Did you ever spend 36 days living in a hotel? I did.
I arrived to D.C. and took a shuttle from the airport to the hotel. I had never been there before. I had no idea what D.C. was going to be like. I had no idea what the hotel would be like or Peace Corps Headquarters or any of it. PC South Africa had given me no information about what life would be like as a Medevac in D.C. I was scared out of my mind.
Well, I pulled up to a nice looking hotel and was dropped out front. I checked in and went up to my room. The hotel staff said that there should be a roommate waiting for me. I opened the room door and found no one. But, I did find empty boxes and bags and trash all over the place. Don’t get me wrong, the room was amazing! It was a full suite with a kitchen, bathroom, living room, and bedroom… but why was there all this junk laying around? I snooped around a bit and still couldn’t quite figure out if there had been a roommate staying there or not. Eventually, when no one else came home that night, I decided that there must not be a roommate and all that stuff was just trash left behind. I had a cleaning spree the next morning.
The next day I walked the 10 blocks or so to PC Headquarters and met my International Health Coordinator. We discussed my case and went over some paperwork. I received my stipend for the next week. Then, they sent me off in a taxi to my first Doctor’s appointment.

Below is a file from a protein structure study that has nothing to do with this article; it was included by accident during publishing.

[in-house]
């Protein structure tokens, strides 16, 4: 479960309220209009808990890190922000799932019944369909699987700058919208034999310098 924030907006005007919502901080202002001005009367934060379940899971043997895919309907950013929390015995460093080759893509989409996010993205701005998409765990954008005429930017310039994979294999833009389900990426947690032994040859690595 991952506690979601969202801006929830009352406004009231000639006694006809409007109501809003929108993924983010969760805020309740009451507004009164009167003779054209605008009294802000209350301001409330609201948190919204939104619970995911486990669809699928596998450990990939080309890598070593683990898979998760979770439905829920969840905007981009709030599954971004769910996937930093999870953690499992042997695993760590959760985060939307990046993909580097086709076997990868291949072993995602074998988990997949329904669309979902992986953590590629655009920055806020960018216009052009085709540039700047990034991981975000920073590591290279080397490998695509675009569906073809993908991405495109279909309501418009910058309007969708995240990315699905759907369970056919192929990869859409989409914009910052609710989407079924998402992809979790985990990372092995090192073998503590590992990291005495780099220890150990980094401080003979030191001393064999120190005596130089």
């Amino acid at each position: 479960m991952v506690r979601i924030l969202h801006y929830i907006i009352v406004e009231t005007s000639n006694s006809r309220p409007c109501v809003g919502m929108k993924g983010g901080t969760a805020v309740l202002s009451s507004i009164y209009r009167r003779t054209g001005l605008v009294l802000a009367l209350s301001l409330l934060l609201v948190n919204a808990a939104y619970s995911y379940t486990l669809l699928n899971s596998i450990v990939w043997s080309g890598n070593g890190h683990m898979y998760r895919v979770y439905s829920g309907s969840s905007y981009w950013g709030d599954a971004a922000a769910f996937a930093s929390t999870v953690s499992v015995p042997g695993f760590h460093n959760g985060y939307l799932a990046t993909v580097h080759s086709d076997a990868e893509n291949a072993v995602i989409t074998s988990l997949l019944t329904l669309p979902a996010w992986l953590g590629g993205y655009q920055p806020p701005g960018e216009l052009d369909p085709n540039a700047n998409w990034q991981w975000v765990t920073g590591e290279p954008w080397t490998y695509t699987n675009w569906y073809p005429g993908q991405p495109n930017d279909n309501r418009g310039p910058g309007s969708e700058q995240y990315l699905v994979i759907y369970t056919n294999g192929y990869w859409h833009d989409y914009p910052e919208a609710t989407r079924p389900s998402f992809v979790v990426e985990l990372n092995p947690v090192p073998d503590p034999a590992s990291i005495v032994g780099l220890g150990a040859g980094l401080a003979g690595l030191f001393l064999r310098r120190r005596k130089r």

My appointment was about 4 hours long. I told my whole story to the team of doctors. They reviewed my chart and records and checked me out. Then they talked to me about my options for treatment. I decided not to start treatment right away, as I needed some more time to research and think about it. They did however prescribe me an antibiotic to take to prevent PCP (a certain kind of pneumonia that HIV+ people are prone to when their CD4 drops under 200). I was then sent to the Lab for more blood to be drawn. Finally, they had me meet with the team of Social Workers in the clinic and I once again reiterated my whirlwind of a story.
When the appointment was finally over, I walked, or rather wandered, my way back to the hotel and slept for at least 15 hours straight. The next few days were a blur, but I met with different people in PC Headquarters, and slept, and met some other Medevacs, and slept some more. My body was still in pretty rough shape and recovering from the initial Acute HIV Infection or Seroconversion (which I’ll have to explain in another post).